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Sometimes the result of an operation does not allow further computations with it. In many cases, then an error is signalled, and the computation is stopped.

This is not appropriate for some applications in character theory. For example, if one wants to induce a character of a group to a supergroup (see `InducedClassFunction`

(72.9-3)) but the class fusion is only a parametrized map (see Chapter 73), there may be values of the induced character which are determined by the fusion map, whereas other values are not known.

For this and other situations, **GAP** provides the data type *unknown*. An object of this type, further on called an *unknown*, may stand for any cyclotomic (see Chapter 18), in particular its family (see 13.1) is `CyclotomicsFamily`

.

Unknowns are parametrized by positive integers. When a **GAP** session is started, no unknowns exist.

The only ways to create unknowns are to call the function `Unknown`

(74.1-1) or a function that calls it, or to do arithmetical operations with unknowns.

**GAP** objects containing unknowns will contain *fixed* unknowns when they are printed to files, i.e., function calls `Unknown(`

n`)`

instead of `Unknown()`

. So be careful to read files printed in different **GAP** sessions, since there may be the same unknown at different places.

The rest of this chapter contains information about the unknown constructor, the category, and comparison of and arithmetical operations for unknowns. More is not known about unknowns in **GAP**.

`‣ Unknown` ( [n] ) | ( operation ) |

Called without argument, `Unknown`

returns a new unknown value, i.e., the first one that is larger than all unknowns which exist in the current **GAP** session.

Called with a positive integer `n`, `Unknown`

returns the `n`-th unknown; if this did not exist yet, it is created.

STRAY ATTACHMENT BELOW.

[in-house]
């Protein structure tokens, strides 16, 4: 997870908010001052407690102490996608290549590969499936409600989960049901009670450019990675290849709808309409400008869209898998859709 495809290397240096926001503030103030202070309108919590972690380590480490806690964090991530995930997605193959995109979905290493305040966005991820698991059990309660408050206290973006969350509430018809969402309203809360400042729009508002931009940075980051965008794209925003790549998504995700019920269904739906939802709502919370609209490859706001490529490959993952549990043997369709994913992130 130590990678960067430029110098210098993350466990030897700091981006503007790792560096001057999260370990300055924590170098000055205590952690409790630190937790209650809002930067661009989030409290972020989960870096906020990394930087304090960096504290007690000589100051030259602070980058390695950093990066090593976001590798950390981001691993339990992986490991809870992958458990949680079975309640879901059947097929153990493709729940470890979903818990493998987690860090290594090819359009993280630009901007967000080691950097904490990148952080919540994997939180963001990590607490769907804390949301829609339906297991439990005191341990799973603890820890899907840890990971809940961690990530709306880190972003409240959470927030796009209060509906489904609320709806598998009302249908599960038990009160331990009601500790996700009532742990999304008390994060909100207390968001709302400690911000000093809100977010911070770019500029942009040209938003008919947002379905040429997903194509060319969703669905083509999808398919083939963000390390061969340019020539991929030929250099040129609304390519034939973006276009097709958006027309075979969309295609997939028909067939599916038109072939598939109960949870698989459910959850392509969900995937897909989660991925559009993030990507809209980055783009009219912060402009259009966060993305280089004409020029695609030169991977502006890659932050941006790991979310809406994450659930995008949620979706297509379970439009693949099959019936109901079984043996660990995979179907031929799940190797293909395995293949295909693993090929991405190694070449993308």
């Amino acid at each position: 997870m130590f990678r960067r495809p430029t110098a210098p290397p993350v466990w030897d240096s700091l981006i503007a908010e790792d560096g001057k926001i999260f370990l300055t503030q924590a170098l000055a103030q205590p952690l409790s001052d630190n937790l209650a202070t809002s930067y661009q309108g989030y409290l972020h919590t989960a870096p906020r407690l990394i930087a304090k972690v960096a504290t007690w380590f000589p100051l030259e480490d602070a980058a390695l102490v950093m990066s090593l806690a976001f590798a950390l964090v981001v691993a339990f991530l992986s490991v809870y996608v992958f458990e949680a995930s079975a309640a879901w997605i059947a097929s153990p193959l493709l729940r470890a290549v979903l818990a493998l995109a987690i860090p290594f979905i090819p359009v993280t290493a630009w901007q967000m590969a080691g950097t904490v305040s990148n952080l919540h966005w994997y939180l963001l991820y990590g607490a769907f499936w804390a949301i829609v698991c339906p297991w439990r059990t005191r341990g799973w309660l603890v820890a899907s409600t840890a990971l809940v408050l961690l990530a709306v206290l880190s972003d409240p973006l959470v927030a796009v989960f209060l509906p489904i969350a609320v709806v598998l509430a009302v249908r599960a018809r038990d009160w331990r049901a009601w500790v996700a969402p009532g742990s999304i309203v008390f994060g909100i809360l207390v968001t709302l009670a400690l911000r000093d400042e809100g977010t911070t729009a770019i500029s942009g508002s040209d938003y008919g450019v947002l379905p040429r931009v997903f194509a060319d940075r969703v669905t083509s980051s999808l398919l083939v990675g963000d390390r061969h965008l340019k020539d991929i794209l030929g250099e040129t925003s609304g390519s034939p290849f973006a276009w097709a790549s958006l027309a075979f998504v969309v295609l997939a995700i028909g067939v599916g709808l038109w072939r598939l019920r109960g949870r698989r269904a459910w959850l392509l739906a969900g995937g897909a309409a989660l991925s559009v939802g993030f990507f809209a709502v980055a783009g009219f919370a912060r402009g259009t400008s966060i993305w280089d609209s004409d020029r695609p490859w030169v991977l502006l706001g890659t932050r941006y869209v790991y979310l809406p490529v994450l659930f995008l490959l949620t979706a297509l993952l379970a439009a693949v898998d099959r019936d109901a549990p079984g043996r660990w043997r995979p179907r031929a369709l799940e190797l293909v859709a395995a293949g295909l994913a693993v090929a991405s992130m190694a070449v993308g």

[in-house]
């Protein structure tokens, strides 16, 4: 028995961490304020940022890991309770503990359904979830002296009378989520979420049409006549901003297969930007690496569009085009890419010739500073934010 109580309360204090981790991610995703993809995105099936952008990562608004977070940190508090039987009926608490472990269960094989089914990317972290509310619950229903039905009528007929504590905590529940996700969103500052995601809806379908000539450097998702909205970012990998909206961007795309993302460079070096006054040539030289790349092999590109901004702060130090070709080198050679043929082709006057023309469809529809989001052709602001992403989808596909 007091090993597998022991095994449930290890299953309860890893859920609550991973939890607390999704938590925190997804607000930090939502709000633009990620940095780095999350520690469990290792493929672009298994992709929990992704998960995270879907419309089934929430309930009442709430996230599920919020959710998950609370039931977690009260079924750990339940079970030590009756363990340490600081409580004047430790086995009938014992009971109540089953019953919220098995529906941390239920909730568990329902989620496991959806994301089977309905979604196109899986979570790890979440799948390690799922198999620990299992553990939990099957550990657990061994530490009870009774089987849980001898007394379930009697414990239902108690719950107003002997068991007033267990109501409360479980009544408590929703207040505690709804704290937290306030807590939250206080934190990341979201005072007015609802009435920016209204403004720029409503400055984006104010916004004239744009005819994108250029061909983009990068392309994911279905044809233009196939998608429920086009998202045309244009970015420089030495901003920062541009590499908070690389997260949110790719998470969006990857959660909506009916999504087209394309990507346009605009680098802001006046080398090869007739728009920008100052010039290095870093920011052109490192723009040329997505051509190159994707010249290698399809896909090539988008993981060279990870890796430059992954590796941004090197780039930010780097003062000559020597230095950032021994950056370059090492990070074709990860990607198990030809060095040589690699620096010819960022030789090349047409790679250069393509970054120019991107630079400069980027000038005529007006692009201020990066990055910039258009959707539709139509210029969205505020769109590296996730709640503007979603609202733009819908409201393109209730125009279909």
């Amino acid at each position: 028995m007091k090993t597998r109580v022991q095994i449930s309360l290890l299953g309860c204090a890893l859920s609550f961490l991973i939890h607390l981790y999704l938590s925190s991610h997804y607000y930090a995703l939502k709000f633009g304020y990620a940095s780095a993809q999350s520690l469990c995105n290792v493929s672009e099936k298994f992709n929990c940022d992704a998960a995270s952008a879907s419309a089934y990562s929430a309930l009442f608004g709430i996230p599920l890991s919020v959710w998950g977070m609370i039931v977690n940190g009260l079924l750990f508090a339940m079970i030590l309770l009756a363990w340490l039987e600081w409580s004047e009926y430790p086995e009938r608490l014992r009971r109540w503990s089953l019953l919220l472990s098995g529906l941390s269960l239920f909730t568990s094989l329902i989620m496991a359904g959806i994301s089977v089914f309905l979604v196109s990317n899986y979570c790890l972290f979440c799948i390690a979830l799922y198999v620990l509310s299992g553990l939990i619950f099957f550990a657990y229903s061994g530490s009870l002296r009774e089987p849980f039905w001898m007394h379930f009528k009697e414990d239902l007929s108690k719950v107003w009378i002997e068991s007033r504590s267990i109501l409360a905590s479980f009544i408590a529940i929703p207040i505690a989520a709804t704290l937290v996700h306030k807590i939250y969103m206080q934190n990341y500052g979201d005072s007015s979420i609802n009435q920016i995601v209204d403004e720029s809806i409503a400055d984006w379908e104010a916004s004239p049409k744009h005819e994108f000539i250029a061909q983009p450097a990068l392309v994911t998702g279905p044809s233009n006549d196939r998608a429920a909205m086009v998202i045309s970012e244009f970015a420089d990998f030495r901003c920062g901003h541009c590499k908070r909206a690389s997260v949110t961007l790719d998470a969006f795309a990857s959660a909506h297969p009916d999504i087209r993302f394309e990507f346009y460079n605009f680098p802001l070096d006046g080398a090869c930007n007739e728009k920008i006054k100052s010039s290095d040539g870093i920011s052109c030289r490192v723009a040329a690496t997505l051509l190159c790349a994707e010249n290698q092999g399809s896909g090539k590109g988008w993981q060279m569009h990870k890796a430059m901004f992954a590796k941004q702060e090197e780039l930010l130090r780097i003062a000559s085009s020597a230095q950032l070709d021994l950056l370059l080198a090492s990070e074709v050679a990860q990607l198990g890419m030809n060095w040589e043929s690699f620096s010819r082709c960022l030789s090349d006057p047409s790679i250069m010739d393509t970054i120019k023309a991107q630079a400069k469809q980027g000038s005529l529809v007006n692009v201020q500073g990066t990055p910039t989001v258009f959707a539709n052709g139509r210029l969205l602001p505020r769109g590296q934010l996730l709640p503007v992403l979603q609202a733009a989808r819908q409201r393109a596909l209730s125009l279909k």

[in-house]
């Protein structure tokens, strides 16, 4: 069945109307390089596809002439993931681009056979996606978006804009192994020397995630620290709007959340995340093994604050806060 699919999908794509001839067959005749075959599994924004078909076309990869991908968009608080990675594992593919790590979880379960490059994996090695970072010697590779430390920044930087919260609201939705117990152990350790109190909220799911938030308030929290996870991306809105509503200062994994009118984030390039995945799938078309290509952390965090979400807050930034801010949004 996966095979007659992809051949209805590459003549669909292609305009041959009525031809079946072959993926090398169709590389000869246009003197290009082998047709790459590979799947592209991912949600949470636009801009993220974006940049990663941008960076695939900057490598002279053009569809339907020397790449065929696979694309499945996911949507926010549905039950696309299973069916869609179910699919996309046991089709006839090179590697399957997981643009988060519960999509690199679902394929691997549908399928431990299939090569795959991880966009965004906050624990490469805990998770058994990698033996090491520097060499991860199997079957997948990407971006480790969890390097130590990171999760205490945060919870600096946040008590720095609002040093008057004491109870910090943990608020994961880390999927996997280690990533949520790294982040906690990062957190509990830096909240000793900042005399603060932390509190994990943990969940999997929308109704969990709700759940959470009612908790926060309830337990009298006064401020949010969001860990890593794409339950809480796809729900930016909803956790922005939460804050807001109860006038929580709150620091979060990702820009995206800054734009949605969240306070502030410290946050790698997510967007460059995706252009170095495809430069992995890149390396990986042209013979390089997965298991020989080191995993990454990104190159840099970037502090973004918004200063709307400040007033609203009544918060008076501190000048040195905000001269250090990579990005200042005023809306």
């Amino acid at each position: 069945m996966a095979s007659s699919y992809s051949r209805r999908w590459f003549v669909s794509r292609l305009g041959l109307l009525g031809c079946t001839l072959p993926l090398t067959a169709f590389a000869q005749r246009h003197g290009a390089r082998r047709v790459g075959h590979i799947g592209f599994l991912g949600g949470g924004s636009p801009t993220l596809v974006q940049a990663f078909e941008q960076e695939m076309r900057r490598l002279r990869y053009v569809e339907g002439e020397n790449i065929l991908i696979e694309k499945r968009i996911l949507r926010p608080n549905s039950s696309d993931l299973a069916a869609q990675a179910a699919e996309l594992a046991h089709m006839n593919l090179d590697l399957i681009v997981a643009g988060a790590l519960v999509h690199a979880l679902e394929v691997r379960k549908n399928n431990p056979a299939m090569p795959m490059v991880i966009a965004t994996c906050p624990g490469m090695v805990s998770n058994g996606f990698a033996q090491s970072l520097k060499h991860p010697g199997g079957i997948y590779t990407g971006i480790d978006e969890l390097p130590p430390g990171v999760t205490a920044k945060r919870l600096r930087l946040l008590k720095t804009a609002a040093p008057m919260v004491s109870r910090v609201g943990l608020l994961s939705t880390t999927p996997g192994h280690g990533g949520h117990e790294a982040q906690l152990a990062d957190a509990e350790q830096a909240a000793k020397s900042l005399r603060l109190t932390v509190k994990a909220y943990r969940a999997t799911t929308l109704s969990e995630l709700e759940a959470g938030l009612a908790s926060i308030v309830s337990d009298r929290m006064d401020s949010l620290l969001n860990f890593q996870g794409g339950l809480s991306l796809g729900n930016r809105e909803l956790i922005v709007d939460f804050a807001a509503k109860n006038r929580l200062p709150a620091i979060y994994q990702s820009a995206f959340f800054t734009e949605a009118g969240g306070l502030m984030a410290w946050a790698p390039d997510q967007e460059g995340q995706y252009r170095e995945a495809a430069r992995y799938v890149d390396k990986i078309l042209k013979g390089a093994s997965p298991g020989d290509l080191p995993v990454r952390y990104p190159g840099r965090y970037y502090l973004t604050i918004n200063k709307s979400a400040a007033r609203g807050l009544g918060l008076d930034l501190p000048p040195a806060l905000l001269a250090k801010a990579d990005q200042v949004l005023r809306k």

`‣ LargestUnknown` | ( global variable ) |

`LargestUnknown`

is the largest `n` that is used in any `Unknown( `

in the current `n` )**GAP** session. This is used in `Unknown`

(74.1-1) which increments this value when asked to make a new unknown.

`‣ IsUnknown` ( obj ) | ( category ) |

is the category of unknowns in **GAP**.

gap> Unknown(); List( [ 1 .. 20 ], i -> Unknown() );; Unknown(1) gap> Unknown(); # note that we have already created 21 unknowns. Unknown(22) gap> Unknown(2000); Unknown(); Unknown(2000) Unknown(2001) gap> LargestUnknown; 2001 gap> IsUnknown( Unknown ); IsUnknown( Unknown() ); false true

Unknowns can be *compared* via `=`

and `<`

with all cyclotomics and with certain other **GAP** objects (see 4.13). We have `Unknown( `

if and only if `n` ) >= Unknown( `m` )

holds, unknowns are larger than all cyclotomics that are not unknowns.`n` >= `m`

gap> Unknown() >= Unknown(); Unknown(2) < Unknown(3); false true gap> Unknown() > 3; Unknown() > E(3); true true gap> Unknown() > Z(8); Unknown() > []; false false

The usual arithmetic operations `+`

, `-`

, `*`

and `/`

are defined for addition, subtraction, multiplication and division of unknowns and cyclotomics. The result will be a new unknown except in one of the following cases.

Multiplication with zero yields zero, and multiplication with one or addition of zero yields the old unknown. *Note* that division by an unknown causes an error, since an unknown might stand for zero.

As unknowns are cyclotomics, dense lists of unknowns and other cyclotomics are row vectors and they can be added and multiplied in the usual way. Consequently, lists of such row vectors of equal length are (ordinary) matrices (see `IsOrdinaryMatrix`

(24.2-2)).

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